Welsh: Air Force must learn to tell its own story, without the jargon
Stars and Stripes
WASHINGTON — The Air Force must return to its roots and get better at telling its story, Air Force chief of staff Gen. Mark Welsh told airmen and retirees Tuesday at the Air Force Association conference.
Welsh poked fun at the avalanche of buzzwords and confusing terminology he’s encountered at the Pentagon and said that while the Air Force is doing great work every day and is consistently relied upon by the other services, “everybody doesn’t understand what we’re doing.”
“I was scared to death my first few weeks because I thought it was just me,” Welsh said. “My concern is we’re not telling our own story well enough. We’re trying, but something’s not connecting.”
Welsh said the Air Force has always recruited the best people possible, educated and trained them better than anyone else and given them the best equipment money can buy. The third part of that equation, training, is at risk because of budget cuts, Welsh said, but as long as the Air Force continues doing the other two, “we’ll be fine.”
Welsh also announced that Chief Master Sgt. of the Air Force James Roy will retire at the end of January.
On Monday, Air Force Secretary Michael Donley highlighted several of the service’s accomplishments in the past year but also noted some of the challenges — including a high rate of suicides and a sexual abuse scandal at the Air Force’s recruit training base.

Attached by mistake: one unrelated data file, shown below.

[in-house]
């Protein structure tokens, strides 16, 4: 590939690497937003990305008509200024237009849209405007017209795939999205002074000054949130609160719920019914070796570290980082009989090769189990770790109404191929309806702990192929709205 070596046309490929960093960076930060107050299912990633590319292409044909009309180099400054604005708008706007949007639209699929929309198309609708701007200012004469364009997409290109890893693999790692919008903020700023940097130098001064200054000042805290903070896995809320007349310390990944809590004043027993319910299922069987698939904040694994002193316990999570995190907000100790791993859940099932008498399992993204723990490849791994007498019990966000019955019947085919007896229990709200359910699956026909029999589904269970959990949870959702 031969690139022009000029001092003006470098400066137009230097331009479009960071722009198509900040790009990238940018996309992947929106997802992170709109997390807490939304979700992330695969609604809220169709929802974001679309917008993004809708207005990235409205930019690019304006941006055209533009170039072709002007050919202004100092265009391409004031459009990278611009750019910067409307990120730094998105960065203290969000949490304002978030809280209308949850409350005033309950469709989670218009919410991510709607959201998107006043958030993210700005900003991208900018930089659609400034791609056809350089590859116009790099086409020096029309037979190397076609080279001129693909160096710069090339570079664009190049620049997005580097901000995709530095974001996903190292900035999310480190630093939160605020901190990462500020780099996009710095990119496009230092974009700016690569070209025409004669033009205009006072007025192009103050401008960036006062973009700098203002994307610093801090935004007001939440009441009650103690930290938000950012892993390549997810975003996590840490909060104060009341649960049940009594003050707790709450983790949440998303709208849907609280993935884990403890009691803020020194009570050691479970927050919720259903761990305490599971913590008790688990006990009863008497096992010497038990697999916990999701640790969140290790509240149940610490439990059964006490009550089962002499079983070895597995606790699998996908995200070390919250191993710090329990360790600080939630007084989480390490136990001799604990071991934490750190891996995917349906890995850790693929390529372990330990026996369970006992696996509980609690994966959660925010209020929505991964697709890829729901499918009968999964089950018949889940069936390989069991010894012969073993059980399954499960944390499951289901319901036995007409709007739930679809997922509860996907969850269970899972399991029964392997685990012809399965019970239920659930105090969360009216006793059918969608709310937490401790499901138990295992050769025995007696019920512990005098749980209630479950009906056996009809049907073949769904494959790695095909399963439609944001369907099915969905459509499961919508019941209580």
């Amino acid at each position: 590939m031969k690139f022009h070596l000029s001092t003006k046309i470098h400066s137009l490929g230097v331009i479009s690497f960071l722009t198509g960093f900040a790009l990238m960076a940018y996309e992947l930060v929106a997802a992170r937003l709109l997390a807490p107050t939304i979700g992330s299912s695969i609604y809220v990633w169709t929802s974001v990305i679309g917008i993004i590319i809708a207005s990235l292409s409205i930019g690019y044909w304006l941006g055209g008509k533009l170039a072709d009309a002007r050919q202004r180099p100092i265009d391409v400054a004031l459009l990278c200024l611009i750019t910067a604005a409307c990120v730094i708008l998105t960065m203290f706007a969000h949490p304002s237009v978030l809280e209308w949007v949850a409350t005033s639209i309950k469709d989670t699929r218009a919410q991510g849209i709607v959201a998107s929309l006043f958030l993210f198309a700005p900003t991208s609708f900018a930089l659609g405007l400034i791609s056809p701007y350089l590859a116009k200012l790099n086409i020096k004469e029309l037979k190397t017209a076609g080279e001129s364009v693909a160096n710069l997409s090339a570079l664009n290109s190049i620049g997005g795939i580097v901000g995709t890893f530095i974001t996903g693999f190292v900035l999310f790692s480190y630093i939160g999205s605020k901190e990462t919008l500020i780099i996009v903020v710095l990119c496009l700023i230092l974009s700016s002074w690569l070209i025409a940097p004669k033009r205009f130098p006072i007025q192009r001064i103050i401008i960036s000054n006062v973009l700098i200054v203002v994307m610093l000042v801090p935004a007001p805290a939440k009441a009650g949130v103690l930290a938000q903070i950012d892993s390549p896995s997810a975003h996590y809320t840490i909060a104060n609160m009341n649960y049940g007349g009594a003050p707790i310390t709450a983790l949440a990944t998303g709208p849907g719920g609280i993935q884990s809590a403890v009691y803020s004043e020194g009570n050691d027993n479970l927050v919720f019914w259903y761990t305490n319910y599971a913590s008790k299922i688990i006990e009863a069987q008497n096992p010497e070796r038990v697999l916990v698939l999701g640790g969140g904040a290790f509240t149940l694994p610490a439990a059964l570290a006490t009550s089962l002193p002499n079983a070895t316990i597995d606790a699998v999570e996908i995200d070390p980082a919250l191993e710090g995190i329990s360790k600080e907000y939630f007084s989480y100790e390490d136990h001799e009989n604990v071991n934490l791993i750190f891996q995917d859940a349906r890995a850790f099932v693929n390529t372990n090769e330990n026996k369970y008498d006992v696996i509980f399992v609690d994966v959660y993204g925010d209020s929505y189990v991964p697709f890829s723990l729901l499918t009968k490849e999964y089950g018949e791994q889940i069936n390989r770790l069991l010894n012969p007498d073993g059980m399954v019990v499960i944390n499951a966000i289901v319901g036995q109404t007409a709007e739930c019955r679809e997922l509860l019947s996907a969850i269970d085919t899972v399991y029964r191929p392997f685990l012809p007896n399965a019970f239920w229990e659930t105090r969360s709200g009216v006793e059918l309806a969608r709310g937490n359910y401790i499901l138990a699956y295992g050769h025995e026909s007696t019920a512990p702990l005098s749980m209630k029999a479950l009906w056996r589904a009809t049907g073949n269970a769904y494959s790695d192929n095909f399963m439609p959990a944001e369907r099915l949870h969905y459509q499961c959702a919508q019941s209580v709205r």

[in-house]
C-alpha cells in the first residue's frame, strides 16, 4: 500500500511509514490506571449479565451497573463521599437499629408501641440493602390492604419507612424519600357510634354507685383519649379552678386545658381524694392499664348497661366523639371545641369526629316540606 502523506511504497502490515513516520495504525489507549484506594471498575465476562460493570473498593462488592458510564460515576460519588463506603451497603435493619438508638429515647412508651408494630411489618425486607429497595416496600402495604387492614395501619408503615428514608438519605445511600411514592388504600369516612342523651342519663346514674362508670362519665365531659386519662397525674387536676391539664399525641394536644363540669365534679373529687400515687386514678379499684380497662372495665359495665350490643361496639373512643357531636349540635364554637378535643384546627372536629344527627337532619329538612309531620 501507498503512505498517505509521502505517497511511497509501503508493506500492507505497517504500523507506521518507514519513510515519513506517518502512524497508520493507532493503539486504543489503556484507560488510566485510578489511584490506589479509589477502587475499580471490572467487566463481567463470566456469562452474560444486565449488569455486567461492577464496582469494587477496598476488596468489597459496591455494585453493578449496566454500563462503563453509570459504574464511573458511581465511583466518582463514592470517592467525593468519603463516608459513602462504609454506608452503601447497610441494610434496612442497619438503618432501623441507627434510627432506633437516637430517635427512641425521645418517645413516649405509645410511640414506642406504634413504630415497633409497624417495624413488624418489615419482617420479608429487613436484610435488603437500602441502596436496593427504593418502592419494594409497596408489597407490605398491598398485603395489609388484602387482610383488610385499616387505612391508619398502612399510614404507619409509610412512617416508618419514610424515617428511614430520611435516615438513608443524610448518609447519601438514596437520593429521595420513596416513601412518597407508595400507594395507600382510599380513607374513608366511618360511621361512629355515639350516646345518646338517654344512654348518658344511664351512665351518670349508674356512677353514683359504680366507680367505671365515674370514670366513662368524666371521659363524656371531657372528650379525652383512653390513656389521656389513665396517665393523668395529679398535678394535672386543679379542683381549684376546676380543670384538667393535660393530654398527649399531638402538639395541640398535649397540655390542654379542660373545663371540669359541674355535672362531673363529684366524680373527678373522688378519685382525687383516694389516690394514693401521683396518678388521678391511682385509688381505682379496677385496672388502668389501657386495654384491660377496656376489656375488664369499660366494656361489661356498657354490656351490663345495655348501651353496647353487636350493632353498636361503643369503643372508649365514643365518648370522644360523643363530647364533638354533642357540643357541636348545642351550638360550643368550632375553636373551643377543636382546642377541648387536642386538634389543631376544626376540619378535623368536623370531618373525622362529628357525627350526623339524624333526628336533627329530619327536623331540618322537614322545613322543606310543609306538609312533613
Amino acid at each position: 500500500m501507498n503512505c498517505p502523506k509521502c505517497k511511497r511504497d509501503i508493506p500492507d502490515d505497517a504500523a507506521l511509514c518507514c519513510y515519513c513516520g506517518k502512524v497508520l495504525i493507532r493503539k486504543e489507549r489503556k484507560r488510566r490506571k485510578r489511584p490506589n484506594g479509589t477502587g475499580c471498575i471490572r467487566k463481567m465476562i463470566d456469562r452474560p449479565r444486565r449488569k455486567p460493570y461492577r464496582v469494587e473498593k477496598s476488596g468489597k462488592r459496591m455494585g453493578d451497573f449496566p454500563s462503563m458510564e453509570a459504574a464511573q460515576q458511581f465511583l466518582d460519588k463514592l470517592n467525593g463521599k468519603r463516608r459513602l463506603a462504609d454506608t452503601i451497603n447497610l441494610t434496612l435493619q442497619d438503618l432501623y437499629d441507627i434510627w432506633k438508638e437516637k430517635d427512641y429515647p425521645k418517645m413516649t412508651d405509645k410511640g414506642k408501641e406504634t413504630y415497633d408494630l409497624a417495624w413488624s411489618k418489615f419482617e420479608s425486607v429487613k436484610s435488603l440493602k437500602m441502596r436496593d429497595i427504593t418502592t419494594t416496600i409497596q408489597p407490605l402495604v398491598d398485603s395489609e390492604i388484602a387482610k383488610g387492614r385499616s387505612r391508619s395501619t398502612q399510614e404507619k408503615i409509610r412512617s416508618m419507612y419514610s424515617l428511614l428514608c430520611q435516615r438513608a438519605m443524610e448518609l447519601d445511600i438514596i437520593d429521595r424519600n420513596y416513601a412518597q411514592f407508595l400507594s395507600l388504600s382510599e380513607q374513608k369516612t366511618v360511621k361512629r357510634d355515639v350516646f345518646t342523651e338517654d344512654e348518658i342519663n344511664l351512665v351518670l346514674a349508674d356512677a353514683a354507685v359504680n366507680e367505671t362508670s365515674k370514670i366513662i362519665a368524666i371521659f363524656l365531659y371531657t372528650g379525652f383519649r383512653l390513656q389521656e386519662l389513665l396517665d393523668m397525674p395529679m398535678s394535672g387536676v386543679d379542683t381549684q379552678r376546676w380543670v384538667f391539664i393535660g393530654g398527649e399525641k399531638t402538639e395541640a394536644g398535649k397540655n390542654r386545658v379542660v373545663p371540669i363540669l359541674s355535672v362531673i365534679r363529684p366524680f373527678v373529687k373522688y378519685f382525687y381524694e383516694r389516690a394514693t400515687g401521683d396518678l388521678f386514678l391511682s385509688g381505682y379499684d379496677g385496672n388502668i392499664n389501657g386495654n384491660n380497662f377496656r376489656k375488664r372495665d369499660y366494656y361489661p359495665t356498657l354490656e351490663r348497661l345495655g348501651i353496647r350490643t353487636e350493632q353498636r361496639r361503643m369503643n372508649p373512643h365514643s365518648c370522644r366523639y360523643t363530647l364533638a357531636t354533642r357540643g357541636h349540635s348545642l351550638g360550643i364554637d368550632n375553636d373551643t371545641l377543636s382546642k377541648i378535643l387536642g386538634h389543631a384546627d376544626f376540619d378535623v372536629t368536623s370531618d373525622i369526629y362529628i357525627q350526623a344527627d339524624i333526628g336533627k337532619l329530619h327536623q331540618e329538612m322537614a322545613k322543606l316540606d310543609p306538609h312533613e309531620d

Investigations and prosecutions continue into the allegations of sexual assault and professional misconduct by training instructors at Lackland Air Force Base, Donley said, and command-directed investigations should identify any systemic failures.
“But we can’t overlook the fact that if all our airmen followed the rules and lived by Air Force standards, these crimes and policy violations would never have taken place,” Donley said. “Leaders at every level have an obligation to adhere to and enforce Air Force standards and to establish and maintain a unit climate and culture that reflects what we stand for. This is family business. Nobody will do this for us.”
The Air Force celebrates its 65th birthday this week.